Yuliana Iliyana, 31, a mother and Russian citizen living in Jerusalem, was told by the Population and Immigration Authority this week that she and her Israeli-born son Daniel, 5, have one month to leave the country. That was the decision by the authority’s head, Shlomo Mor Yosef, at the recommendation of the humanitarian affairs committee, two and a half years after Iliyana applied again for legal status in the country.
Daniel has special needs. According to his preschool, his speech is delayed, and he has a serious attention deficit. He needs continuity and consistency in therapy. His father is an Israeli whom Iliyana married and quickly divorced because he was violent. He left Israel last year, some 18 months after she applied for status. Before that, he had contact with the son but since then, Iliyana has brought up Daniel on her own.
Among his grounds for rejecting her petition for status, Mor Yosef notes that the father isn’t in touch with the son. His young age voids integration into Israeli society as grounds; he could adjust to his mother’s country of birth. Iliyana herself has stronger affiliation with overseas than with Israel; and showed no evidence that she isn’t in touch with her family in Russia.
Speaking to Haaretz, Mor Yosef said the child is not being “expelled,” but emphasized that “a child does not confer status on his parents.”
Iliyana says she has nowhere to go and the boy speaks Hebrew. In Russia, Daniel will always be different because of his Israeli-Jewish origin and special needs, Iliyana says: “He will be walked over. He will be humiliated.”
The Interior Ministry is supposed to be guided first and foremost by the good of the child, and so it is breaking its own rules, says Tal Cohen Tabibi, a legal-aid lawyer with the Israel Movement for Reform and Progressive Judaism, which is representing Iliyana.
“The boy is an Israeli citizen and has the basic right to manifest his citizenship by living in his country. He was born here and was educated in the Israeli education system his whole life, and needs medical and emotional treatment that he already began getting in Israel. There is no question that his greater good, as experts say too, is to continue to be treated in Israel.”
At age 5, there is no reason to force cultural exile on the child, she added.
Iliyana herself hails from a dysfunctional family in Siberia. She grew up with her grandmother and moved to Moscow to study at university. Working at a company, she met an Israeli through a dating site and after three months of correspondence and a one-week visit to Israel, he proposed marriage, and she accepted. They were wed a month later in Cyprus. She was already pregnant. Their relationship did not last long.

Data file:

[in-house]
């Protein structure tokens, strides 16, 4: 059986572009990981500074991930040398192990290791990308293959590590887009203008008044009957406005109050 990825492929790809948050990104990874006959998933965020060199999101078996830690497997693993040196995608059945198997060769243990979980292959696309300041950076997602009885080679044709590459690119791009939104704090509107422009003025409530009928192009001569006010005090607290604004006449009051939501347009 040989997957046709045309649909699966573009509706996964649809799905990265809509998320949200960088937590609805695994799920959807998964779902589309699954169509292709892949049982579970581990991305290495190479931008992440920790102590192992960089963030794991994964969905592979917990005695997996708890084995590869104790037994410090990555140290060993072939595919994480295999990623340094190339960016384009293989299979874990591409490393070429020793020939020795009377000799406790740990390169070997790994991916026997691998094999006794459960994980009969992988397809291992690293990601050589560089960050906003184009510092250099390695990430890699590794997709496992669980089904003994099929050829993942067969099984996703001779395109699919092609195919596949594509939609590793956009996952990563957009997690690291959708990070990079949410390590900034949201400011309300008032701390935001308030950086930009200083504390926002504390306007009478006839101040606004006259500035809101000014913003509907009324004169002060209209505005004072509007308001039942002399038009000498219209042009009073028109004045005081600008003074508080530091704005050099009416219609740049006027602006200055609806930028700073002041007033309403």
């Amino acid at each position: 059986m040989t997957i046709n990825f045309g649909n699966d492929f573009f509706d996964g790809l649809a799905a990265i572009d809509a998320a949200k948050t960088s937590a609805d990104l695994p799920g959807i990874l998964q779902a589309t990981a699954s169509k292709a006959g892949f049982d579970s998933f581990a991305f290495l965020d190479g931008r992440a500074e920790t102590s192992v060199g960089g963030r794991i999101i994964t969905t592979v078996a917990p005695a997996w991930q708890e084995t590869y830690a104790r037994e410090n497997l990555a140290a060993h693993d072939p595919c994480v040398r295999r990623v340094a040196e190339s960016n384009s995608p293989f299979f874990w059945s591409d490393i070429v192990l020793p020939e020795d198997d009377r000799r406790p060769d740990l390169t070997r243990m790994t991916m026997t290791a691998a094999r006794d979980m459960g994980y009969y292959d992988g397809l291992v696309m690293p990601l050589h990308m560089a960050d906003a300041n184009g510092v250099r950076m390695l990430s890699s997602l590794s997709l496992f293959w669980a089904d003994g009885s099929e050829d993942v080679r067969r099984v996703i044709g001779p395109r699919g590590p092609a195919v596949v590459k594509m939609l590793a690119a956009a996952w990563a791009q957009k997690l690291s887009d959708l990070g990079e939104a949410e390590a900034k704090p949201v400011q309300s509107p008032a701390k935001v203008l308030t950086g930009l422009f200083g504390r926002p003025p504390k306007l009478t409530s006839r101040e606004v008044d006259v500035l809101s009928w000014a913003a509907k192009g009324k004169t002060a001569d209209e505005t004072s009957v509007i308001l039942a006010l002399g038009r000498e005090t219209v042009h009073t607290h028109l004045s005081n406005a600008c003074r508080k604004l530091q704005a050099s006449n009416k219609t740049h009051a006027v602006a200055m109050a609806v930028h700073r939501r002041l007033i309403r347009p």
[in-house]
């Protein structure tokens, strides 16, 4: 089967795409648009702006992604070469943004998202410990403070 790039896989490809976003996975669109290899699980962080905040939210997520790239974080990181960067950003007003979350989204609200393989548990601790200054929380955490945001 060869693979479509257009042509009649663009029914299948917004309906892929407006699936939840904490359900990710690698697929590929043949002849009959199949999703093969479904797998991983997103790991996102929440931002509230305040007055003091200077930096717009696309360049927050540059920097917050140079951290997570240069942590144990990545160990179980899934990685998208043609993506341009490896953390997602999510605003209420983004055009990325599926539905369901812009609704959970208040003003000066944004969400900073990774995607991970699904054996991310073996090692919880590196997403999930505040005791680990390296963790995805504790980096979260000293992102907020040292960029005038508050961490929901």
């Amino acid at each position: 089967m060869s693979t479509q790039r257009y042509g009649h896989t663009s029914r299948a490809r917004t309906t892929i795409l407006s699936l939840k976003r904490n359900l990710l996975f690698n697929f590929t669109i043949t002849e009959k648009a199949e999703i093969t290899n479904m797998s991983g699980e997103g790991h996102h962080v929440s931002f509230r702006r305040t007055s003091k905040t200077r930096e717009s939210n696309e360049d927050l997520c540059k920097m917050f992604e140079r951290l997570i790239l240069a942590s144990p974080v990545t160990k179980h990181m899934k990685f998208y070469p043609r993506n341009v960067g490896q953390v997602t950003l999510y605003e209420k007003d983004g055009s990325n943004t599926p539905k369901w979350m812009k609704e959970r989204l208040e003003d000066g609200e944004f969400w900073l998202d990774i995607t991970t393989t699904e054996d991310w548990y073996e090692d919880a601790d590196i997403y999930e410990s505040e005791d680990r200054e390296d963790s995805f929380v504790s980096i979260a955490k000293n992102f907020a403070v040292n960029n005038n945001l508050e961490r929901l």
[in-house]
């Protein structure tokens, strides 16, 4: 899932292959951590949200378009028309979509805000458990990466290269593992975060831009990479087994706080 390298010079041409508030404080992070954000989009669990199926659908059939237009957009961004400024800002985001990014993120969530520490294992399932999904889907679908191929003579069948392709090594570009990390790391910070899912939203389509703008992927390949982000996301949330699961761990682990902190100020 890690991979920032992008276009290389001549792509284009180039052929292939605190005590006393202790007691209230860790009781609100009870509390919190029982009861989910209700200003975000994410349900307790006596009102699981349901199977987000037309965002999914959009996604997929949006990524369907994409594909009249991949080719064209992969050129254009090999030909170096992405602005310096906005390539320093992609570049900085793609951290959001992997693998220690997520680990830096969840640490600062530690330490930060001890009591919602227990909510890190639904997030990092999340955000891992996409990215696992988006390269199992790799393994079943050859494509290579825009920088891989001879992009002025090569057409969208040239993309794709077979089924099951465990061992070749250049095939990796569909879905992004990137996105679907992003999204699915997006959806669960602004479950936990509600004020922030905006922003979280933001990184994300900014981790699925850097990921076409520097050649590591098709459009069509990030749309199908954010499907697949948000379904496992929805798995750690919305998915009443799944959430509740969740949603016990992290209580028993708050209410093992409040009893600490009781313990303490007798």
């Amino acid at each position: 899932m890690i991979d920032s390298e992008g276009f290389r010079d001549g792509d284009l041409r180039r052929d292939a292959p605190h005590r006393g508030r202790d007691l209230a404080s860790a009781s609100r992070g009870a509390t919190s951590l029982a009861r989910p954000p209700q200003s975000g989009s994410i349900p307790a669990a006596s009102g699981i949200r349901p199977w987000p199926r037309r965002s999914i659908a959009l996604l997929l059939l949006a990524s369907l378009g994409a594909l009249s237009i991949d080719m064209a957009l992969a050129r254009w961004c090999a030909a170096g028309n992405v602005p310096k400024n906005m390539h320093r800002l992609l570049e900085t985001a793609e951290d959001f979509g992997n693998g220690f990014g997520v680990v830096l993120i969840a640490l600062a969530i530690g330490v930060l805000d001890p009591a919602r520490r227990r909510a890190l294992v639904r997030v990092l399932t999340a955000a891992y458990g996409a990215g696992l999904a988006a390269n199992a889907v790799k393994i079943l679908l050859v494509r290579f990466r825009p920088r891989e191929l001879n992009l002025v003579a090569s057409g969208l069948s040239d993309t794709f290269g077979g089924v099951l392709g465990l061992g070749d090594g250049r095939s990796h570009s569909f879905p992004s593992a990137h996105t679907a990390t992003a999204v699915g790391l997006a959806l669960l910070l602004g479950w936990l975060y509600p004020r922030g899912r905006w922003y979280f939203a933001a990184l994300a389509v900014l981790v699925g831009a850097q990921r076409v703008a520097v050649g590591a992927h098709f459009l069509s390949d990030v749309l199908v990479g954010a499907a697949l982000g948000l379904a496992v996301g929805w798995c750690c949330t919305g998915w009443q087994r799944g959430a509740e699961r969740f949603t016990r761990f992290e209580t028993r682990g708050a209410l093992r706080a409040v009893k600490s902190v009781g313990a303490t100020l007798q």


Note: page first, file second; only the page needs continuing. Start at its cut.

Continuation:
His work did not go well and under pressure from him and her mother, Iliyana traveled to Russia in her fifth month of pregnancy, hoping to find work. She expected to give birth there, but realized that her bridges had been burned. Six weeks later she returned to her husband in Israel, and their relationship deteriorated even more. She claims he pushed her, causing her to hit her head, and threatened that if she left him, he would take the child or cause her expulsion with the child.
During his first year, Iliyana went to Russia twice, seeking work and shelter, but nothing came of it. In Israel she left her husband and went from one rented room to another, working in odd cleaning jobs.
In June 2015, the couple advised the Interior Ministry that they had parted ways. Iliyana petitioned for status on humanitarian grounds. Some 18 months later, the request was rejected and her Israeli ID card was withdrawn without prior notice. Thus she lost all legal status in the country.
In February 2016 she reapplied to the humanitarian committee. As the answer was delayed over two and a half years, the appeals court ordered that she be given temporary residency status until a decision could be reached. She continues to clean homes and lives with the boy in a cellar, but says the preschool helps her in every way possible.
The immigration authority says she only applied for legal status on humanitarian grounds in 2017. But when shown that Iliyana’s lawyer had petitioned the appellate court several times in 2016 because of the authority’s delay in answering, the authority stated that when a person writes a letter asking something, that is not tantamount to submitting a request. Submission of requests is accompanied by documentation, an interview and other steps, it stated.
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